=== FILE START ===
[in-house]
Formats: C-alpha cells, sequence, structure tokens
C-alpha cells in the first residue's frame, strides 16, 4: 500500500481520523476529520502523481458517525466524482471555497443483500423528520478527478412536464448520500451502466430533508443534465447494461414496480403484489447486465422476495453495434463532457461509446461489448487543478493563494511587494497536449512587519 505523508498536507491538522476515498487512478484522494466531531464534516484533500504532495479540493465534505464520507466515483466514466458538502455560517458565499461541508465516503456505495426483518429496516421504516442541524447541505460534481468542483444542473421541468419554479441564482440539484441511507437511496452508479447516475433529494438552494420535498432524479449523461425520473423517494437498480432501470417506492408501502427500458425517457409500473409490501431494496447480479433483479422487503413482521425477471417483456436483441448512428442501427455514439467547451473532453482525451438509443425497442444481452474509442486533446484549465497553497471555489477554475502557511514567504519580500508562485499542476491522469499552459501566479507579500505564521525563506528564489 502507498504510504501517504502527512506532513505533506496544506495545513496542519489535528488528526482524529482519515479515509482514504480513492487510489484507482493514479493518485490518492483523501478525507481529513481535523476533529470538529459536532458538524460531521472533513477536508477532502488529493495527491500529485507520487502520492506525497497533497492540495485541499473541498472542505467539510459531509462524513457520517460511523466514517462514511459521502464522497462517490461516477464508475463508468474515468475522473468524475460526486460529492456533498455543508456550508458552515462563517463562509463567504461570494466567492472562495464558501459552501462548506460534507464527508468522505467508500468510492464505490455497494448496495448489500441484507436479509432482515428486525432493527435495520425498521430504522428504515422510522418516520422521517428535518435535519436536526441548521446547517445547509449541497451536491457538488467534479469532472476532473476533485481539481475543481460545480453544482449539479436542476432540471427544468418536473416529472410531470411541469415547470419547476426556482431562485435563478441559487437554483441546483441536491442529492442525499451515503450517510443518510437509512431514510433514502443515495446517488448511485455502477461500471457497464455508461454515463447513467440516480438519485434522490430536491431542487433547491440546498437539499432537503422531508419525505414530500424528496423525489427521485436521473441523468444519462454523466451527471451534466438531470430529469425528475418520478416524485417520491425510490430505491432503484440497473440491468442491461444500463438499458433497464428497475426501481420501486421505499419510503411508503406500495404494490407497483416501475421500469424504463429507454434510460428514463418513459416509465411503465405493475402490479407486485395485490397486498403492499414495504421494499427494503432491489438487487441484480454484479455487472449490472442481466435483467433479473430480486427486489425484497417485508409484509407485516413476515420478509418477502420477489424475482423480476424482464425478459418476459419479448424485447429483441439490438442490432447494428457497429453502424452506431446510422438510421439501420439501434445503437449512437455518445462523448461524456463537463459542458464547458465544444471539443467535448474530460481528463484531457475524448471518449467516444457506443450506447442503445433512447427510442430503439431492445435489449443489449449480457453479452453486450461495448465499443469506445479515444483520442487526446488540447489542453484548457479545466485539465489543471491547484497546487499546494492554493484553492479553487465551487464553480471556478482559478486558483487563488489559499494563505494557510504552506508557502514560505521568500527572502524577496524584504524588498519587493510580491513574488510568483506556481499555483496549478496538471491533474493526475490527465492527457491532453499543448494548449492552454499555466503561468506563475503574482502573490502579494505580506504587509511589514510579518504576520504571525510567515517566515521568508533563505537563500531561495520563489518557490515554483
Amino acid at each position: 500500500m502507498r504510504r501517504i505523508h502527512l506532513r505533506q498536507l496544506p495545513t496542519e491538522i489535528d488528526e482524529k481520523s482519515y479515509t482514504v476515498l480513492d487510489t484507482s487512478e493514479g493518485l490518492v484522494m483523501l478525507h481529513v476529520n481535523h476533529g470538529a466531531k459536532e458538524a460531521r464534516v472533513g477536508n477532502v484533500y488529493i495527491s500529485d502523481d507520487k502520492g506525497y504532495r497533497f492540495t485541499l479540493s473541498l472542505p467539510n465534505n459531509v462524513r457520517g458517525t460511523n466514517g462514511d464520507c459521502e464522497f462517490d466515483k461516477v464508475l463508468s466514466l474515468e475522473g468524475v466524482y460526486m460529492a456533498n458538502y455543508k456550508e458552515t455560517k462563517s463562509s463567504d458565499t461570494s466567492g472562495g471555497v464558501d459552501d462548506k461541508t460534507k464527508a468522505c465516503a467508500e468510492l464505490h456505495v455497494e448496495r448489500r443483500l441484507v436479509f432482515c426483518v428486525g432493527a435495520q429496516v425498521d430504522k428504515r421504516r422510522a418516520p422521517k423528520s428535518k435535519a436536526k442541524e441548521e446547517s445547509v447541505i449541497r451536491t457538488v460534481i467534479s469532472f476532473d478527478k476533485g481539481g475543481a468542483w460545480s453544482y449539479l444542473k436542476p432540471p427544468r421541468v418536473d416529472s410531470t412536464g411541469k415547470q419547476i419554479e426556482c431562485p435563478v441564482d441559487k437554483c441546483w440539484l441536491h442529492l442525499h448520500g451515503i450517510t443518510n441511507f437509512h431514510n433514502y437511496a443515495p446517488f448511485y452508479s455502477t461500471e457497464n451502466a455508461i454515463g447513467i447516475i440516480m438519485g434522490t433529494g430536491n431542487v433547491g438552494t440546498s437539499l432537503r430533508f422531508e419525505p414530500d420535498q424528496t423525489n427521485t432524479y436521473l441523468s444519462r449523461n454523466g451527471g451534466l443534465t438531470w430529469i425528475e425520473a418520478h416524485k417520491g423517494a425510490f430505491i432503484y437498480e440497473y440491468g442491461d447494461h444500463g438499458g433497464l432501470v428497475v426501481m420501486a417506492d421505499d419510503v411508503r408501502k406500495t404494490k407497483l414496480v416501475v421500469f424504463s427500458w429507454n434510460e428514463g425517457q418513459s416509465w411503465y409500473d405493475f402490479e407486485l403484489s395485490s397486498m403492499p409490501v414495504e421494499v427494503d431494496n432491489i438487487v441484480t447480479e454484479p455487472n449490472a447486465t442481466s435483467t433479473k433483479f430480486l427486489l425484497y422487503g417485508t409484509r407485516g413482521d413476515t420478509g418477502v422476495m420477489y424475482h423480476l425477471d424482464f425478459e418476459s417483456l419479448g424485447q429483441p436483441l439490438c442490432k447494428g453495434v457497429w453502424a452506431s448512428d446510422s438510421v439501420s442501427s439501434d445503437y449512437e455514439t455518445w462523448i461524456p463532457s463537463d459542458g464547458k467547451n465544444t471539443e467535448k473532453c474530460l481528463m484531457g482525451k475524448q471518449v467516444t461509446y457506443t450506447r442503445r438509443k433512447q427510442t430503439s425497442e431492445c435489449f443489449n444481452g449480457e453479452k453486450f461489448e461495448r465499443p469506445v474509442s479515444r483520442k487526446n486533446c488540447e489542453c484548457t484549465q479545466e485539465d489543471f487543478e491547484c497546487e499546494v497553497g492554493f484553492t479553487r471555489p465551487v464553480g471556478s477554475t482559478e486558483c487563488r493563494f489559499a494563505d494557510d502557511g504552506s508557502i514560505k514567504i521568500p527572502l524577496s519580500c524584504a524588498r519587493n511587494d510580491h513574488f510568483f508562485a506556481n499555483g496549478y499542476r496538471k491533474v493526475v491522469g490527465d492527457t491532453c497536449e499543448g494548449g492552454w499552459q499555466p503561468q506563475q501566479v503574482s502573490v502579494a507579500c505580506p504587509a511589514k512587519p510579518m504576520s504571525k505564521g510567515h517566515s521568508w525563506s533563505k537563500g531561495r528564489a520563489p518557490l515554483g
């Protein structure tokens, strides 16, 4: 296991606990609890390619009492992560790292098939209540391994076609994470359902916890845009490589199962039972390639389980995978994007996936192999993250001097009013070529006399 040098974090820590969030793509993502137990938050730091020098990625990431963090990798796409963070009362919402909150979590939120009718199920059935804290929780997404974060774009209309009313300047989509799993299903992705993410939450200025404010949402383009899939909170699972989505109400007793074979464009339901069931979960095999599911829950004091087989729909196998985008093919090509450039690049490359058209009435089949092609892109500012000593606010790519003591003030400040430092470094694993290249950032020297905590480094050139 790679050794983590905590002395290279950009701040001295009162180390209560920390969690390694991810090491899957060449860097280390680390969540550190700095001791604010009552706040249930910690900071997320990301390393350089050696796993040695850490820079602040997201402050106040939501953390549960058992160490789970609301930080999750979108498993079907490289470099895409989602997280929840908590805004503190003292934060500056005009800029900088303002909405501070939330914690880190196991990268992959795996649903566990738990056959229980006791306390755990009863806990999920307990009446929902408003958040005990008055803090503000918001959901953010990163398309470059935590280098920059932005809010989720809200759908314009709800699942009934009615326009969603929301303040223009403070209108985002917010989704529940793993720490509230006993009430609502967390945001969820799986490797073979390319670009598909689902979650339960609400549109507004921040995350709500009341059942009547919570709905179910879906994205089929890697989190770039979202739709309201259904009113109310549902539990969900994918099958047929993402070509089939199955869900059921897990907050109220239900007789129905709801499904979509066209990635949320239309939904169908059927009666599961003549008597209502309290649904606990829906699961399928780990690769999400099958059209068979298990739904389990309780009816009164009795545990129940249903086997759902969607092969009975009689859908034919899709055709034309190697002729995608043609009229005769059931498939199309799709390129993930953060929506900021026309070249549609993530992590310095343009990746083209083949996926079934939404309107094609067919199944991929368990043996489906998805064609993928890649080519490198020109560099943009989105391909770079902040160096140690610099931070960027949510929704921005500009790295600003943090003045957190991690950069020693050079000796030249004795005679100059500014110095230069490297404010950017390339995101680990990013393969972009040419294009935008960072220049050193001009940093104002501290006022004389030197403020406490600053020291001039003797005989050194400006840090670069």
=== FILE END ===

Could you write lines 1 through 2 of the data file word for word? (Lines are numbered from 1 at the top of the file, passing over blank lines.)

[in-house]
Formats: C-alpha cells, sequence, structure tokens